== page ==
NEWPORT CITY – A judge has denied a motion to dismiss a trespassing charge against The Chronicle Publisher Chris Braithwaite for covering a protest in December at the Lowell wind construction site.
Judge Robert P. Gerety Jr., in a terse written ruling filed in Orleans Superior Court -Criminal Division, said that Braithwaite as a journalist did not have a legal right to go without permission onto private land to cover a news story.
The ruling lines up with what some experts in the press and the law have said about the case, saying freedom of the press has limits and that the U.S. Supreme Court has set precedent in such cases.
Braithwaite intends to ask a jury to dismiss the charge against him. If convicted, he would fight the charge all the way to the U.S. and Vermont supreme courts, if necessary, Braithwaite’s attorney said Thursday.
Braithwaite, 67, of Glover was charged with unlawful trespassing on Dec. 5 when he followed a group of protesters to the private wind site on the ridgeline being prepared for 21 industrial wind turbines by Green Mountain Power.
GMP leases the ridgeline land from private property owners.
Six protesters were also charged with trespassing after they blockaded construction vehicles on the crane path on the ridgeline. Braithwaite and the protesters all pleaded not guilty and refused to accept Diversion to eventually wipe their records clean. The protesters want to take their case to trial.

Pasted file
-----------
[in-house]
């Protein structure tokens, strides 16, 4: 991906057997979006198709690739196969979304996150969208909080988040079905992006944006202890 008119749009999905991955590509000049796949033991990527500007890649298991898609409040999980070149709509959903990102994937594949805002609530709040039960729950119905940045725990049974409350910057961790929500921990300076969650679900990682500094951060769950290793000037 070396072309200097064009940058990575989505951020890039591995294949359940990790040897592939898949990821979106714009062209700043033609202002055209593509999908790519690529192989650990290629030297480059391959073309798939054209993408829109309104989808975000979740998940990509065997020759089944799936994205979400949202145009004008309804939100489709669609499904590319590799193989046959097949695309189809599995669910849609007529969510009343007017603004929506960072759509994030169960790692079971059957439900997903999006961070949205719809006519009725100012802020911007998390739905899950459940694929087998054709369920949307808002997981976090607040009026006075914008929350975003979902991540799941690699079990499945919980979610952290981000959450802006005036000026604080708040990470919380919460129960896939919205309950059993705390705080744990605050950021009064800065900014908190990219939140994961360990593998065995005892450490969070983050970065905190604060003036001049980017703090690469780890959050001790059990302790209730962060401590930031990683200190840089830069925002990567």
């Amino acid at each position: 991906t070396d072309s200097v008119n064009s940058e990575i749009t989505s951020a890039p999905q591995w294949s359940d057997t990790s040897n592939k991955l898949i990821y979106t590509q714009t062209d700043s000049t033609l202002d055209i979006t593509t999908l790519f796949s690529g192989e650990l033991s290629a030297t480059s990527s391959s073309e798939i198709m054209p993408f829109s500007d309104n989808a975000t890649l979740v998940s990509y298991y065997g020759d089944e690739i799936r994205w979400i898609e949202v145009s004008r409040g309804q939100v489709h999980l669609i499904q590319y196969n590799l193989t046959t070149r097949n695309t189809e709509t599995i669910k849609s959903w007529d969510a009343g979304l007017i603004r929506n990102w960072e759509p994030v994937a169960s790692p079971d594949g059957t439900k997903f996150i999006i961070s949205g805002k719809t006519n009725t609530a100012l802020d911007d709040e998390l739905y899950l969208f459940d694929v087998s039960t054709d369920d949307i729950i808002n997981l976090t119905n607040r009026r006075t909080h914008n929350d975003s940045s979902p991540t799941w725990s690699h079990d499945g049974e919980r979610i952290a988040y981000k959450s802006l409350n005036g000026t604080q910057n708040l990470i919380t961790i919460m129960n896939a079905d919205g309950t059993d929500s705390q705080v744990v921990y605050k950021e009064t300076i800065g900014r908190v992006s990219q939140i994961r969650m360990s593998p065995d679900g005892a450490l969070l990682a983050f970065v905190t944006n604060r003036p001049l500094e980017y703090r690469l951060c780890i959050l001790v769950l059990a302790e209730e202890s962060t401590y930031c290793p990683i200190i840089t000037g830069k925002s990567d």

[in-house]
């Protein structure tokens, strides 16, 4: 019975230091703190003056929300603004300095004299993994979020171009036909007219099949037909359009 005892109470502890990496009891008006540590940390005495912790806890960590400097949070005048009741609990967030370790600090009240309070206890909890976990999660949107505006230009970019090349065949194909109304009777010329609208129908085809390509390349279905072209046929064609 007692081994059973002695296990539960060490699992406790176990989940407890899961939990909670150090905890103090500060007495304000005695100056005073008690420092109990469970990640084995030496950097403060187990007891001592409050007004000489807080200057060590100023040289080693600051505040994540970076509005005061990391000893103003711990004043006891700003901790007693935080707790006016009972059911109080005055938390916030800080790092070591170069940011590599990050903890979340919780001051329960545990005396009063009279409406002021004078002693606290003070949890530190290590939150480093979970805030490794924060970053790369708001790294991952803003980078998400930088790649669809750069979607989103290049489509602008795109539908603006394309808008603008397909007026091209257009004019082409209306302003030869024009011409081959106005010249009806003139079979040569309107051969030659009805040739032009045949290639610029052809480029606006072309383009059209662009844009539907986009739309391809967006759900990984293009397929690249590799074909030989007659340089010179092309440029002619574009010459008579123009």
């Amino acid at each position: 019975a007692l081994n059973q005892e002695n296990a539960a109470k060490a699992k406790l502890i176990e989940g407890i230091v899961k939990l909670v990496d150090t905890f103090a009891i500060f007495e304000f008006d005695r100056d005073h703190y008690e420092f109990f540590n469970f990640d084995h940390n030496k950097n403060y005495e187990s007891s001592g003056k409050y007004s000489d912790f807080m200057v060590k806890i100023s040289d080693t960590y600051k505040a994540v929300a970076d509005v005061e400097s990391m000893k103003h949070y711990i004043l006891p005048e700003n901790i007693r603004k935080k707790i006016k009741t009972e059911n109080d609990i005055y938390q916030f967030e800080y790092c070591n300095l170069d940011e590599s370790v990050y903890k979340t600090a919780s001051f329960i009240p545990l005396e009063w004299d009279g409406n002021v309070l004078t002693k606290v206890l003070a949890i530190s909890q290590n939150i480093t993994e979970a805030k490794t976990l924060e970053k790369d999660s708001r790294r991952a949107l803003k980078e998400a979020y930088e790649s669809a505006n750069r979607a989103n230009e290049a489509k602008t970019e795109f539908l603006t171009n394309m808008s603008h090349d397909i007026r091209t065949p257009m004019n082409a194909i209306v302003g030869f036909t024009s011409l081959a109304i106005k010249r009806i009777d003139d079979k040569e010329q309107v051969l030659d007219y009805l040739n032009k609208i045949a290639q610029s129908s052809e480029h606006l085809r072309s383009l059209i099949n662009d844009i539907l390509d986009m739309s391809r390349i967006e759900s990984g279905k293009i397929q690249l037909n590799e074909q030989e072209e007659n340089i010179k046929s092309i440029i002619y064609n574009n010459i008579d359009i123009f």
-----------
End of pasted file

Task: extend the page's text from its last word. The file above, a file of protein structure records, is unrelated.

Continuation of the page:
Braithwaite was taking pictures of the protest when deputy sheriffs arrived, called in by GMP to remove the protesters. The deputies told him to leave the property or face arrest. Braithwaite stood away from the blockade but was still on the property. He was arrested with the protesters and charged.
At a hearing in January and in arguments filed with the court, his attorney Philip White argued that journalists should have the right to document the activities of government agents like police officers on private property, especially in what he called a quasi-public site like a government-regulated energy facility. He cited a case of journalists covering a protest on an Oklahoma nuclear power plant construction site, where one dissenting judge on appeal argued that reporters should be able to cover events on quasi-public facilities.
In his ruling, Gerety rejected White’s arguments.
“The court concludes that there is no legal authority for the proposition that the defendant, as a member of the press, enjoyed a privilege to trespass on private property under the circumstances presented in this case,” Gerety wrote.
In response, White issued a written statement Thursday.
“We understand the reluctance of the trial court to set precedent at this level,” White stated.
“Chris Braithwaite and The Chronicle have decided that the principles involved are important, that the working press have a recognized and important function monitoring and commenting on government activity, that this function is recognized in both the U.S. and the Vermont constitutions, that the role of the working press as The Fourth Estate is essential to the functioning of a democracy, and that this principle needs defending,” he wrote.
“Chris Braithwaite and The Chronicle intend to take this issue to trial and pursue this issue, if necessary, to the Vermont Supreme Court and to the U.S. Supreme Court,” White stated.
The charges against the six protesters and Braithwaite continue to move toward trial in the Newport City courthouse.
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